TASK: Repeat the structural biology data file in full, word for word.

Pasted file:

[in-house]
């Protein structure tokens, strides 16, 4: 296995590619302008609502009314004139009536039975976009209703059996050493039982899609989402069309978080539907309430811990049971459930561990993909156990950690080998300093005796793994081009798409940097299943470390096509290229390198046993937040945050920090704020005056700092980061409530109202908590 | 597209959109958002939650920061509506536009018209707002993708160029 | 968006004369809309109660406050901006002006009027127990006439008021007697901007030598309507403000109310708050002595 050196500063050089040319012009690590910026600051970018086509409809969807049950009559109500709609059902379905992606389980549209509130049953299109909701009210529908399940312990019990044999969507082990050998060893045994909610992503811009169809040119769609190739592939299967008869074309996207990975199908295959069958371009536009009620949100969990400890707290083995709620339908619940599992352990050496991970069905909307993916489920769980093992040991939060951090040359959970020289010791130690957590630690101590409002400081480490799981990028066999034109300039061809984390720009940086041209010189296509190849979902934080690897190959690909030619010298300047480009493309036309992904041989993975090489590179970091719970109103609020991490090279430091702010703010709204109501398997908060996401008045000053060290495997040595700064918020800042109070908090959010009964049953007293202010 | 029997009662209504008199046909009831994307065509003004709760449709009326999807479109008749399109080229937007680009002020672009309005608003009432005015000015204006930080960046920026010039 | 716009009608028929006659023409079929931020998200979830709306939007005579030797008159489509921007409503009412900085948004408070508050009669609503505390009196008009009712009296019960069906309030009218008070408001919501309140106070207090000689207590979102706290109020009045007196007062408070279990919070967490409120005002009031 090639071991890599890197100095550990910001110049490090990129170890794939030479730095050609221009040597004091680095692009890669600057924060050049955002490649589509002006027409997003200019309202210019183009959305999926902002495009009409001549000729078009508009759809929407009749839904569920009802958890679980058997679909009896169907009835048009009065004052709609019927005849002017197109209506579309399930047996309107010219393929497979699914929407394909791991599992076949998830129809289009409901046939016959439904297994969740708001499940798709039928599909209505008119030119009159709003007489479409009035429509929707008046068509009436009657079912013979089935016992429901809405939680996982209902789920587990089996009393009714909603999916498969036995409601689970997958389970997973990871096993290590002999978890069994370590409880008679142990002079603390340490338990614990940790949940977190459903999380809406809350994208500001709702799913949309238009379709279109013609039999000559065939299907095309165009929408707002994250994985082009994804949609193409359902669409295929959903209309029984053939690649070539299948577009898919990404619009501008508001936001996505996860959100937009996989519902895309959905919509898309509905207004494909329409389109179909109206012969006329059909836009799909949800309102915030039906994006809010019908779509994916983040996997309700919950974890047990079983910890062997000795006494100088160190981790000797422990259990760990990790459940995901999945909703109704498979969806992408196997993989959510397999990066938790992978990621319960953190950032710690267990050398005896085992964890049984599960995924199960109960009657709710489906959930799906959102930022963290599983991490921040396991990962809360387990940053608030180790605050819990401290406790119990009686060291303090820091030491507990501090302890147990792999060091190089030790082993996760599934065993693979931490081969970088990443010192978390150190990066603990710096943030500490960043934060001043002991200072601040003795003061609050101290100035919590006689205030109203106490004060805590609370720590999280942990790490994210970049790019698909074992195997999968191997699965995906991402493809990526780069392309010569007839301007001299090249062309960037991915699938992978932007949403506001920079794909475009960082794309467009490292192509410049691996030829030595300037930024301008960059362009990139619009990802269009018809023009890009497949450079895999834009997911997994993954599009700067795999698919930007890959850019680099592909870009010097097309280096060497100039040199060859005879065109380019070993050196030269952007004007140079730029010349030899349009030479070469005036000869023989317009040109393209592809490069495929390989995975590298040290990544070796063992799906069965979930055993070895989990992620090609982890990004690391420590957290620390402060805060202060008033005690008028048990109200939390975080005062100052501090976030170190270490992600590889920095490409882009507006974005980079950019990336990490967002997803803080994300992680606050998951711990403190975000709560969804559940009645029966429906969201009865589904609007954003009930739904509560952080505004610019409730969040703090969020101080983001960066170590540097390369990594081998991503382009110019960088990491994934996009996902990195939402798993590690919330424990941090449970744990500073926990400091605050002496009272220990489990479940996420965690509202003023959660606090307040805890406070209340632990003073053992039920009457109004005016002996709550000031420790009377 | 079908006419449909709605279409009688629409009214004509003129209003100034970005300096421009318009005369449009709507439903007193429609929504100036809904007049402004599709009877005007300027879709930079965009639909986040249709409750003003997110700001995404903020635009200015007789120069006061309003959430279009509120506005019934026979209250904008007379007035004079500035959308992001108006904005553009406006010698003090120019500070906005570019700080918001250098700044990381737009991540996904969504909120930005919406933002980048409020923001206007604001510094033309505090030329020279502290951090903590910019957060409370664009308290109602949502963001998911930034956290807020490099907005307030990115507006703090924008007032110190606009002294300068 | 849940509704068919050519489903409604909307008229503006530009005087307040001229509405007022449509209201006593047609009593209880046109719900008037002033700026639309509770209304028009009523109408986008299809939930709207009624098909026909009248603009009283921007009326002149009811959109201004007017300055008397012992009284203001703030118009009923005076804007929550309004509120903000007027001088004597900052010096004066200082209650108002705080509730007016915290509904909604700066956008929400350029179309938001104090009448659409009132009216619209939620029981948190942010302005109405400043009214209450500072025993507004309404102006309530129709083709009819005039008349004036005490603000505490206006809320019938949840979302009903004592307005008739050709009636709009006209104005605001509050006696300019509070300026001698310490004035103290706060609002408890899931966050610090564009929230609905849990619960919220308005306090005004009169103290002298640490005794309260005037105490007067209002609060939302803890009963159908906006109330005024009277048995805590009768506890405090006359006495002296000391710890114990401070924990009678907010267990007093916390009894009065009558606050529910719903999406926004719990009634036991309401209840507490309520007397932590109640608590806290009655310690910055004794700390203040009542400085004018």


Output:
[in-house]
């Protein structure tokens, strides 16, 4: 296995590619302008609502009314004139009536039975976009209703059996050493039982899609989402069309978080539907309430811990049971459930561990993909156990950690080998300093005796793994081009798409940097299943470390096509290229390198046993937040945050920090704020005056700092980061409530109202908590 | 597209959109958002939650920061509506536009018209707002993708160029 | 968006004369809309109660406050901006002006009027127990006439008021007697901007030598309507403000109310708050002595 050196500063050089040319012009690590910026600051970018086509409809969807049950009559109500709609059902379905992606389980549209509130049953299109909701009210529908399940312990019990044999969507082990050998060893045994909610992503811009169809040119769609190739592939299967008869074309996207990975199908295959069958371009536009009620949100969990400890707290083995709620339908619940599992352990050496991970069905909307993916489920769980093992040991939060951090040359959970020289010791130690957590630690101590409002400081480490799981990028066999034109300039061809984390720009940086041209010189296509190849979902934080690897190959690909030619010298300047480009493309036309992904041989993975090489590179970091719970109103609020991490090279430091702010703010709204109501398997908060996401008045000053060290495997040595700064918020800042109070908090959010009964049953007293202010 | 029997009662209504008199046909009831994307065509003004709760449709009326999807479109008749399109080229937007680009002020672009309005608003009432005015000015204006930080960046920026010039 | 716009009608028929006659023409079929931020998200979830709306939007005579030797008159489509921007409503009412900085948004408070508050009669609503505390009196008009009712009296019960069906309030009218008070408001919501309140106070207090000689207590979102706290109020009045007196007062408070279990919070967490409120005002009031 090639071991890599890197100095550990910001110049490090990129170890794939030479730095050609221009040597004091680095692009890669600057924060050049955002490649589509002006027409997003200019309202210019183009959305999926902002495009009409001549000729078009508009759809929407009749839904569920009802958890679980058997679909009896169907009835048009009065004052709609019927005849002017197109209506579309399930047996309107010219393929497979699914929407394909791991599992076949998830129809289009409901046939016959439904297994969740708001499940798709039928599909209505008119030119009159709003007489479409009035429509929707008046068509009436009657079912013979089935016992429901809405939680996982209902789920587990089996009393009714909603999916498969036995409601689970997958389970997973990871096993290590002999978890069994370590409880008679142990002079603390340490338990614990940790949940977190459903999380809406809350994208500001709702799913949309238009379709279109013609039999000559065939299907095309165009929408707002994250994985082009994804949609193409359902669409295929959903209309029984053939690649070539299948577009898919990404619009501008508001936001996505996860959100937009996989519902895309959905919509898309509905207004494909329409389109179909109206012969006329059909836009799909949800309102915030039906994006809010019908779509994916983040996997309700919950974890047990079983910890062997000795006494100088160190981790000797422990259990760990990790459940995901999945909703109704498979969806992408196997993989959510397999990066938790992978990621319960953190950032710690267990050398005896085992964890049984599960995924199960109960009657709710489906959930799906959102930022963290599983991490921040396991990962809360387990940053608030180790605050819990401290406790119990009686060291303090820091030491507990501090302890147990792999060091190089030790082993996760599934065993693979931490081969970088990443010192978390150190990066603990710096943030500490960043934060001043002991200072601040003795003061609050101290100035919590006689205030109203106490004060805590609370720590999280942990790490994210970049790019698909074992195997999968191997699965995906991402493809990526780069392309010569007839301007001299090249062309960037991915699938992978932007949403506001920079794909475009960082794309467009490292192509410049691996030829030595300037930024301008960059362009990139619009990802269009018809023009890009497949450079895999834009997911997994993954599009700067795999698919930007890959850019680099592909870009010097097309280096060497100039040199060859005879065109380019070993050196030269952007004007140079730029010349030899349009030479070469005036000869023989317009040109393209592809490069495929390989995975590298040290990544070796063992799906069965979930055993070895989990992620090609982890990004690391420590957290620390402060805060202060008033005690008028048990109200939390975080005062100052501090976030170190270490992600590889920095490409882009507006974005980079950019990336990490967002997803803080994300992680606050998951711990403190975000709560969804559940009645029966429906969201009865589904609007954003009930739904509560952080505004610019409730969040703090969020101080983001960066170590540097390369990594081998991503382009110019960088990491994934996009996902990195939402798993590690919330424990941090449970744990500073926990400091605050002496009272220990489990479940996420965690509202003023959660606090307040805890406070209340632990003073053992039920009457109004005016002996709550000031420790009377 | 079908006419449909709605279409009688629409009214004509003129209003100034970005300096421009318009005369449009709507439903007193429609929504100036809904007049402004599709009877005007300027879709930079965009639909986040249709409750003003997110700001995404903020635009200015007789120069006061309003959430279009509120506005019934026979209250904008007379007035004079500035959308992001108006904005553009406006010698003090120019500070906005570019700080918001250098700044990381737009991540996904969504909120930005919406933002980048409020923001206007604001510094033309505090030329020279502290951090903590910019957060409370664009308290109602949502963001998911930034956290807020490099907005307030990115507006703090924008007032110190606009002294300068 | 849940509704068919050519489903409604909307008229503006530009005087307040001229509405007022449509209201006593047609009593209880046109719900008037002033700026639309509770209304028009009523109408986008299809939930709207009624098909026909009248603009009283921007009326002149009811959109201004007017300055008397012992009284203001703030118009009923005076804007929550309004509120903000007027001088004597900052010096004066200082209650108002705080509730007016915290509904909604700066956008929400350029179309938001104090009448659409009132009216619209939620029981948190942010302005109405400043009214209450500072025993507004309404102006309530129709083709009819005039008349004036005490603000505490206006809320019938949840979302009903004592307005008739050709009636709009006209104005605001509050006696300019509070300026001698310490004035103290706060609002408890899931966050610090564009929230609905849990619960919220308005306090005004009169103290002298640490005794309260005037105490007067209002609060939302803890009963159908906006109330005024009277048995805590009768506890405090006359006495002296000391710890114990401070924990009678907010267990007093916390009894009065009558606050529910719903999406926004719990009634036991309401209840507490309520007397932590109640608590806290009655310690910055004794700390203040009542400085004018």